An opinion was issued in the case in which West Virginia DUI attorney Jason Glass appeared before the West Virginia Supreme Court of Appeals back in March, which grants extended breath test discovery in all DUI breath test cases in West Virginia.
Yesterday the state’s high Court released an opinion in State ex rel Pamela Jean Games-Neely v. Joann Overington, Magistrate. In a 5-0 per curiam decision by the Court, the Court ruled that in cases where the State intends to use test results of the Intoximeter EC/IR II to establish the defendant’s blood alcohol content, then the defendant has the right to challenge the State’s foundation for admitting the results, which includes the download data from the machine itself.
The magistrate in the case below granted a myriad of extended discovery for the breath machine used on the case, including the download data, complete maintenance records, user and operator’s manuals, and information concerning how the simulator solutions were manufactured and tested. The Supreme Court held that all of this information is relevant and material in a DUI case where the State seeks to introduce the results of the Intoximeter.
Why is the download data and other information important in DUI cases? Because the download data is a procedural history of sorts of the breath test machine where defense experts will get to take a meaningful look at the calibration inspections, when they’ve exchanged their dry gas tanks, and a look at the fuel cell information of the machine itself. One gets to look at every aspect that goes into the breath test so when the state hands you that printer ticket with the results on it and say “trust us” you get a scrutinized and meaningful review of, often times, the most critical piece of evidence in a DUI case.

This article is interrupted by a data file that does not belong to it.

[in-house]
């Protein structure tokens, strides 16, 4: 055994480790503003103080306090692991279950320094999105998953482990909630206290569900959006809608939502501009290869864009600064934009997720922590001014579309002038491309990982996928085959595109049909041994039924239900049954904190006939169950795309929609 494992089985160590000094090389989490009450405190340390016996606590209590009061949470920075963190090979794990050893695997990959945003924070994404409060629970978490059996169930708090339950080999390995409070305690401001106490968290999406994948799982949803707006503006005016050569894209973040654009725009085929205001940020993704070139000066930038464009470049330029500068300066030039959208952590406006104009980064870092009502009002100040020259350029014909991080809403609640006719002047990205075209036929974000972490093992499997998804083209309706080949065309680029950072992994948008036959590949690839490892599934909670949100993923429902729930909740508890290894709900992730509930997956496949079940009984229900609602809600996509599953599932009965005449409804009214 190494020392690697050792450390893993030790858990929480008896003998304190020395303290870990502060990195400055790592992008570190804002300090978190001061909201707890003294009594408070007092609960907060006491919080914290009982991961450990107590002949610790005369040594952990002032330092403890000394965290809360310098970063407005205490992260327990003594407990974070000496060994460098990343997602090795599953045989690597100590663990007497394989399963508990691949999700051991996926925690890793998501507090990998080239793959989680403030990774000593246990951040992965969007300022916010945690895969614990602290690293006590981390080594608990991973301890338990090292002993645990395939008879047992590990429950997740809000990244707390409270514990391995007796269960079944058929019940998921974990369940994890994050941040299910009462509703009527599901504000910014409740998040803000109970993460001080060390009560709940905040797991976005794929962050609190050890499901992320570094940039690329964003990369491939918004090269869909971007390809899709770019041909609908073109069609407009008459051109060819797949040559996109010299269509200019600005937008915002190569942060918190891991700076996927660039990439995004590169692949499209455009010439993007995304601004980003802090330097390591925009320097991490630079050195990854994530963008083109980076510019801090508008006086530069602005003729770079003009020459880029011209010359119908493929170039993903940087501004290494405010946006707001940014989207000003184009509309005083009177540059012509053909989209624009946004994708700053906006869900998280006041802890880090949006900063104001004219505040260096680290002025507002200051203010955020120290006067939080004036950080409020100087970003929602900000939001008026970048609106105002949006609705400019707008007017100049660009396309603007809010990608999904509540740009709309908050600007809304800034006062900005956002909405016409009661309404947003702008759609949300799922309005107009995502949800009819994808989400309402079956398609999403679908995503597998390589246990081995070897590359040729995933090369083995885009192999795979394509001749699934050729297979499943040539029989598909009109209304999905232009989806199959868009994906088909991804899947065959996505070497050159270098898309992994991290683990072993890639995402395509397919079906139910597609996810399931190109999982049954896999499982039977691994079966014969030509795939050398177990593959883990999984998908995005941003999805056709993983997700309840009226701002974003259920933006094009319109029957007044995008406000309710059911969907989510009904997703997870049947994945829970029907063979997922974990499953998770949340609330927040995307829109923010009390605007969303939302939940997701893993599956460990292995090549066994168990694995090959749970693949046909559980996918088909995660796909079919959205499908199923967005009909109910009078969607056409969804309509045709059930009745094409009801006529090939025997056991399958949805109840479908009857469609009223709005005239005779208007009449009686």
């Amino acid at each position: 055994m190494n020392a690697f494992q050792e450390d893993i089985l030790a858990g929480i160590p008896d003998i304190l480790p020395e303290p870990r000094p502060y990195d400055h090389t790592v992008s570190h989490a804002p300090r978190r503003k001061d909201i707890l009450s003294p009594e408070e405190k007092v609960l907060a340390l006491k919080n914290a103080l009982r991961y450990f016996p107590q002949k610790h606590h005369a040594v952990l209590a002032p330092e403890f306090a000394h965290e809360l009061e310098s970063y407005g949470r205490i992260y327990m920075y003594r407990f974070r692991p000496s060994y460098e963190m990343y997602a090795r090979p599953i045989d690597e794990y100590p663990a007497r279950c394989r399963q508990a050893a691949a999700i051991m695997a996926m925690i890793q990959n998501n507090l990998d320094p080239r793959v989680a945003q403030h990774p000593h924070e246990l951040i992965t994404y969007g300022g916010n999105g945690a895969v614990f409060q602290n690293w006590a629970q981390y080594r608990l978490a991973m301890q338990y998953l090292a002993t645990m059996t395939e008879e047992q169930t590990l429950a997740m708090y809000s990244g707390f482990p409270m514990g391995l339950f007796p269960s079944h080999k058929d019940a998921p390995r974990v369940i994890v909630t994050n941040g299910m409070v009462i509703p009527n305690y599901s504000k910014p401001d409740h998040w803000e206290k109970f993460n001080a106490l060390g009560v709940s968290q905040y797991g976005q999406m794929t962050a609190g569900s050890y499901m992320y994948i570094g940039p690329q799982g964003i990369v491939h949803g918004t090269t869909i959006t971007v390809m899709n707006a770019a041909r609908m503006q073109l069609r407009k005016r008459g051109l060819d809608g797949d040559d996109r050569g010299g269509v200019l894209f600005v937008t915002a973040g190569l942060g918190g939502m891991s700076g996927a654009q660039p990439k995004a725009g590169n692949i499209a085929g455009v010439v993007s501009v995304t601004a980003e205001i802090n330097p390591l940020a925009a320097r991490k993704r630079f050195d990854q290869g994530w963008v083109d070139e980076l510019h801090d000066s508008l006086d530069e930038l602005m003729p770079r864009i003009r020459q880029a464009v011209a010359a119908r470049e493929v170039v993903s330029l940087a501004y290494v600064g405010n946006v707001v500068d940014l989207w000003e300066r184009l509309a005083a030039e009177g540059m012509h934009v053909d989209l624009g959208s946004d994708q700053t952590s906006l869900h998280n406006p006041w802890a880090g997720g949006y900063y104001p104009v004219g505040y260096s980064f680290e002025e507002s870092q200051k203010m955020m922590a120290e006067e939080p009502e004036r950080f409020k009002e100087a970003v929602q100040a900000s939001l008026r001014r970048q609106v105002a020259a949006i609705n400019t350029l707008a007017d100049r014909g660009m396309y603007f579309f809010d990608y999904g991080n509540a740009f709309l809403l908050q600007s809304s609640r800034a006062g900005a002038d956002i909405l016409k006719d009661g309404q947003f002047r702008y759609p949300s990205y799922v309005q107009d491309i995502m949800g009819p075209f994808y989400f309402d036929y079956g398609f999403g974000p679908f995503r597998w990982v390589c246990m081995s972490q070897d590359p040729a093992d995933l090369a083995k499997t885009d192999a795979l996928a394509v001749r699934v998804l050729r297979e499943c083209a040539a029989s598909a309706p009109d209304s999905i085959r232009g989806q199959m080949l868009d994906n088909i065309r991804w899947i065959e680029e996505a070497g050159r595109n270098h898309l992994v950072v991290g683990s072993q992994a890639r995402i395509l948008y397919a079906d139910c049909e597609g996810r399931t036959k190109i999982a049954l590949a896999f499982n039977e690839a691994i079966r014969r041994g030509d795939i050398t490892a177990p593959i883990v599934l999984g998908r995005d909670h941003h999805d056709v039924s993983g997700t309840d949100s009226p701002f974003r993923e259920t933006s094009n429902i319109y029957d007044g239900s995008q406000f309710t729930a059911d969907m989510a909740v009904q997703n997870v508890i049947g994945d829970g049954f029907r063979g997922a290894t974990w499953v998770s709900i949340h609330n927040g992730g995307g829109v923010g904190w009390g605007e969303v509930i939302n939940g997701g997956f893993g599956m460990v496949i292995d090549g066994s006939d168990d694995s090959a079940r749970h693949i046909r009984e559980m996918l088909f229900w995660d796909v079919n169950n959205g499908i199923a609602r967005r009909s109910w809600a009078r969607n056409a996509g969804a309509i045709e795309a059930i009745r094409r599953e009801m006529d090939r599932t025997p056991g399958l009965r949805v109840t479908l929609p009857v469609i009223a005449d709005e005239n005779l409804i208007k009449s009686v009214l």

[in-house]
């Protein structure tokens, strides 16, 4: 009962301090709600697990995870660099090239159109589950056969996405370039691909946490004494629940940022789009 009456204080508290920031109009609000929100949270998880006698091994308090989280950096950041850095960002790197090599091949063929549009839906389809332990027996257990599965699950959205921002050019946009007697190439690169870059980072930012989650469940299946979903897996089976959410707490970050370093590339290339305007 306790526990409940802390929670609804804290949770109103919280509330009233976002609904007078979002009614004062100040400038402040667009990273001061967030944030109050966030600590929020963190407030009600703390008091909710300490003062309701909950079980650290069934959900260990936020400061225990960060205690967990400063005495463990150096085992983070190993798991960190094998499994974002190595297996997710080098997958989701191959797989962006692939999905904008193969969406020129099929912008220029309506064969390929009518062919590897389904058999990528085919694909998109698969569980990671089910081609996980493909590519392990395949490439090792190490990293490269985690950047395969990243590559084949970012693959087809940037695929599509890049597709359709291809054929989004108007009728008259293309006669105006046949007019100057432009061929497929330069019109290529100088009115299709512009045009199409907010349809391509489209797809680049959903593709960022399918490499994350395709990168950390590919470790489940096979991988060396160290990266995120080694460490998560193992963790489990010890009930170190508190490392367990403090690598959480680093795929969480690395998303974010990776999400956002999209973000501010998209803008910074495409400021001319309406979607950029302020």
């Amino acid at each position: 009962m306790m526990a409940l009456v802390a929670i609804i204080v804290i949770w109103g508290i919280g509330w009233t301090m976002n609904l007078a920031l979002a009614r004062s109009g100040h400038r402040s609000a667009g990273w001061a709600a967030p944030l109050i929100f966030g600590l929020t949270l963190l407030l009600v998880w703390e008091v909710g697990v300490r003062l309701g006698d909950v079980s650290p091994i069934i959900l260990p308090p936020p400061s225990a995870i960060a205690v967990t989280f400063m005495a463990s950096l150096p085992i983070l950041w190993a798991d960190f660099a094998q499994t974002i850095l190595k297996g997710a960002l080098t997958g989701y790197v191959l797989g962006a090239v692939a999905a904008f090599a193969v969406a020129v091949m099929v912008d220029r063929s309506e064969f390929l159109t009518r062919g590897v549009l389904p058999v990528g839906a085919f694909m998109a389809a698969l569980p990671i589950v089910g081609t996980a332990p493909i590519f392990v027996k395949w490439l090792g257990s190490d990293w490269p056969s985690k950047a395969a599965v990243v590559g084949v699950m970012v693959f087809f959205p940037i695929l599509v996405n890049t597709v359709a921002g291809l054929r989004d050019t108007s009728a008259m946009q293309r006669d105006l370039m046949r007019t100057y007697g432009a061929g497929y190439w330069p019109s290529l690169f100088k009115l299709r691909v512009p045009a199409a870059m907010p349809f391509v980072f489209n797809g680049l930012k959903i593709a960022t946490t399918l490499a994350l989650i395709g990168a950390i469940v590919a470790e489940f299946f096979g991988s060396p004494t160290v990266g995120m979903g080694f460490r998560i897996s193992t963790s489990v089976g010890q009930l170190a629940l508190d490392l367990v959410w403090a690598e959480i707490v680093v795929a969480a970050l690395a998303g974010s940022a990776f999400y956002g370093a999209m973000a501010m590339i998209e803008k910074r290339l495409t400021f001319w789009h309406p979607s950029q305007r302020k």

With this ruling West Virginia now comes into line with several other states who use the Intoximeter EC/IR II, all of which allow for expanded breath test discovery.
This ruling is the culmination of a long fight in which the state has opposed defense attorneys around the state in every attempt to gain access to the download data of the breath machines. And for what reason? What are they afraid it will show? It could result in one of two things, either we look at the data and it shows nothing improper and it helps the state’s case, or it can show glaring problems with the state’s breath testing program. We don’t know what it will show, because we have never been allowed access to this information before. What I do know, is that when this information was disclosed in Washington D.C., it resulted in shutting down their entire breath testing program because of the errors that was found, impacting hundreds of DUI prosecutions.
Its hard to say what a meaningful review of this information will show in West Virginia, but, the days of the state saying, “here’s your results, trust us, its correct” are over.
If you have any other questions regarding breath testing in West Virginia, or just DUI’s in general, make the CLEAR choice and call the Glass Defense Firm today!